Get STRONGER, Get FASTER!

Your thoughts?

Remember Why You’re There

21 Sep

img-about-21As my daughter – and fourth of four children – begins her freshman year of college, I resume my familiar place on my soapbox to impart a simple message:

REMEMBER WHY YOU’RE THERE

Enjoy the college experience.  Make new friends.  Participate in activities.  Join clubs and organizations.  Play sports and be active.

And, most importantly, maintain your focus and purpose.  Work hard to be the best – academically – you can be.

This same principle applies to other areas.

When you’re at basketball (or any other sport) practice, have fun and enjoy the camaraderie of your teammates.

And remember the reason you’re there is to improve your team’s performance, and further develop your sport-specific skills.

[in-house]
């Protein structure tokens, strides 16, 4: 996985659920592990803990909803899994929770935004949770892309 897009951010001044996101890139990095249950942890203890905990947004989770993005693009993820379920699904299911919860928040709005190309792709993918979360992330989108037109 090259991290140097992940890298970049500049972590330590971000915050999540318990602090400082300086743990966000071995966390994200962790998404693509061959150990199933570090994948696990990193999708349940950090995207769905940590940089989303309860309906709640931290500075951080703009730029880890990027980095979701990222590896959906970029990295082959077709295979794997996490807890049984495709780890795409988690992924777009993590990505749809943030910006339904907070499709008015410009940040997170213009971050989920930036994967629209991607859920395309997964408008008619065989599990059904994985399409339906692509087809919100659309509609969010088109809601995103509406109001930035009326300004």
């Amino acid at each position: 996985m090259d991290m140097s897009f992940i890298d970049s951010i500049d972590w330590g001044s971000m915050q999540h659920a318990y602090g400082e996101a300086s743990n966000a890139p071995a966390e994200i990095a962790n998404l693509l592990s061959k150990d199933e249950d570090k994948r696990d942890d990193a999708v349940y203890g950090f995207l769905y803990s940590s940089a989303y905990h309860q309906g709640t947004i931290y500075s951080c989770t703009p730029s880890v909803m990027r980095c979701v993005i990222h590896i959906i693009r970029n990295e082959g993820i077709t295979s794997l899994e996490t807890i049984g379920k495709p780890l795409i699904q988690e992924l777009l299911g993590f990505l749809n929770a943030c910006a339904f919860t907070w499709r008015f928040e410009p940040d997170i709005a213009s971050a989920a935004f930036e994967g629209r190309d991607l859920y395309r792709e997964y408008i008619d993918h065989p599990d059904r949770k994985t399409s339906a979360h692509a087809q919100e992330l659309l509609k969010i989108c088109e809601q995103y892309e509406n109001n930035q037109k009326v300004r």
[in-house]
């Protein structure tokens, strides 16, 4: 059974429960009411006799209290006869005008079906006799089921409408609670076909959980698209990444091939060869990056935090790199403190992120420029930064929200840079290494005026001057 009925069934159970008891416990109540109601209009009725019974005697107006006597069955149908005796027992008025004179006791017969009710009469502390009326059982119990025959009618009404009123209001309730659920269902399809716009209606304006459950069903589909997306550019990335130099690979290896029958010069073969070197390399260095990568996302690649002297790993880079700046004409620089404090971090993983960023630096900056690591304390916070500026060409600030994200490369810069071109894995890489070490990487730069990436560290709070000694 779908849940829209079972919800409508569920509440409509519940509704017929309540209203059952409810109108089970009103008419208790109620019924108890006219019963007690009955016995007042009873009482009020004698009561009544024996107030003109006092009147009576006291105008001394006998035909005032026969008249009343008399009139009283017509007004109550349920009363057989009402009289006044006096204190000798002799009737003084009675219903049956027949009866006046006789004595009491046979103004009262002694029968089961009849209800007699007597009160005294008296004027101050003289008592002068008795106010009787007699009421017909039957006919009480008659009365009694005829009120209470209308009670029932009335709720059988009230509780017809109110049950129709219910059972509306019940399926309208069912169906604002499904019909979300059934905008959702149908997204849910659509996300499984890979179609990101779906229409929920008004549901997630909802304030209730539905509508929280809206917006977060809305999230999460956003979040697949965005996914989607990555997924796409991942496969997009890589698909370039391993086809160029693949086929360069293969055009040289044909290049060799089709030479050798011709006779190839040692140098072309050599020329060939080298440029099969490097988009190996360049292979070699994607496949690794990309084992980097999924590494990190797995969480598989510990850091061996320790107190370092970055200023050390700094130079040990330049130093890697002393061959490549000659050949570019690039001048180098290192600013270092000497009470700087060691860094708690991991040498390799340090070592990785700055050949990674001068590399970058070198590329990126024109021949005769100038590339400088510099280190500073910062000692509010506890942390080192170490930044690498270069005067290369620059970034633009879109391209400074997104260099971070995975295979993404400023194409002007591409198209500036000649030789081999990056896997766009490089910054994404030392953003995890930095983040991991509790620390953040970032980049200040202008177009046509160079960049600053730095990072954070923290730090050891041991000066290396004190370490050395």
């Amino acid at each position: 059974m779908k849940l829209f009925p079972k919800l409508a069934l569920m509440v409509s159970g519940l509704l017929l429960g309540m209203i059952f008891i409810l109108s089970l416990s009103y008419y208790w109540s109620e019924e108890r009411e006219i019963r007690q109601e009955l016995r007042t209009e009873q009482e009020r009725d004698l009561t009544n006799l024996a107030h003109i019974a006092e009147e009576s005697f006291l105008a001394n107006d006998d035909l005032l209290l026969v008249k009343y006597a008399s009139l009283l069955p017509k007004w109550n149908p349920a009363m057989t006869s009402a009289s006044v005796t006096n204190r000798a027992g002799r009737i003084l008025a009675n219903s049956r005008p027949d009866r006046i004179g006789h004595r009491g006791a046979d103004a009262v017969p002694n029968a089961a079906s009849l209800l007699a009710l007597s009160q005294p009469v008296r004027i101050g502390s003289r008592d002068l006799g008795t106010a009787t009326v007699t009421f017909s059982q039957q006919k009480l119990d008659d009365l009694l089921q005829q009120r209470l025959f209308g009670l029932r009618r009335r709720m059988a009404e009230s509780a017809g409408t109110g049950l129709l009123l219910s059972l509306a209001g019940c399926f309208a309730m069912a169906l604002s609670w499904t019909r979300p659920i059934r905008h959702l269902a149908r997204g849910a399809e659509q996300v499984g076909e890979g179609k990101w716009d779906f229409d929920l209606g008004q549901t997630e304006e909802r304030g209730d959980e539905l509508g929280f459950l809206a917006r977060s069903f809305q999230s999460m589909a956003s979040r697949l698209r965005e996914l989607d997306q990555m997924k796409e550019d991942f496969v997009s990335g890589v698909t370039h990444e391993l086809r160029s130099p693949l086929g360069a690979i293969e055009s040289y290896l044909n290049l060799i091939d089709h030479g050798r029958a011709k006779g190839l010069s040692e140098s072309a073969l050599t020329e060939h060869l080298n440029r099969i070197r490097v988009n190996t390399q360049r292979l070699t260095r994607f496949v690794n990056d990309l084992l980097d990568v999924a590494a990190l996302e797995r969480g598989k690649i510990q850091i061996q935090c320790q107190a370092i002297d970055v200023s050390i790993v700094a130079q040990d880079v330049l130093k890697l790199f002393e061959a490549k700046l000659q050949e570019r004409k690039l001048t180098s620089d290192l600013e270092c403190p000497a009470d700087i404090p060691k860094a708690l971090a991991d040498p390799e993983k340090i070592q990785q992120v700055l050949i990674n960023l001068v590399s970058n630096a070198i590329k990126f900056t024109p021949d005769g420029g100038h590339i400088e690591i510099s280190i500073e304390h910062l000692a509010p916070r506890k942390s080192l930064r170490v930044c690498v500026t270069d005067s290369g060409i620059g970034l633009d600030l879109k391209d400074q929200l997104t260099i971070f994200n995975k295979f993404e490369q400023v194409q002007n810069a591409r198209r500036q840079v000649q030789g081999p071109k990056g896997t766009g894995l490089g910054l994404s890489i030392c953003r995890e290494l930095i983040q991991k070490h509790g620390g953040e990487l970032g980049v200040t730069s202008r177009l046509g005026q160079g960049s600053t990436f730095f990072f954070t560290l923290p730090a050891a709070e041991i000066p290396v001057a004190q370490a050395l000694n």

Wherever you are and whatever you do, there’s nothing wrong with enjoying the experience along the way, as long as you don’t allow it to interfere with the work that needs to be done to reach your goal.

Be diligent and disciplined about the process, and don’t lose sight of the reason you’re there.

Get STRONGER, Get FASTER!

Your thoughts?

Train Your Brain, Improve Your Focus

3 Aug

mental-training[1]The digital media era is supposed to have made us smarter and more efficient.  In reality, it has probably had the opposite effect, fragmenting our attention and making it more difficult to focus on the task at hand.  Here are some suggestions to help improve your effectiveness, efficiency, focus, and productivity:

  • Focus on what you’re doing.  Stop multi-tasking — when you do, every level of performance is lowered.  Your brain wasn’t wired to do two things at once.  When you do one thing at a time, you increase brainpower and energy.
  • Prioritize.  Focus on just a few critical things per day.  Forget about the to-do list approach, where you address the quickest, easiest things first.  Tackle the two items that require the most energy and don’t allow yourself to be disrupted during that time.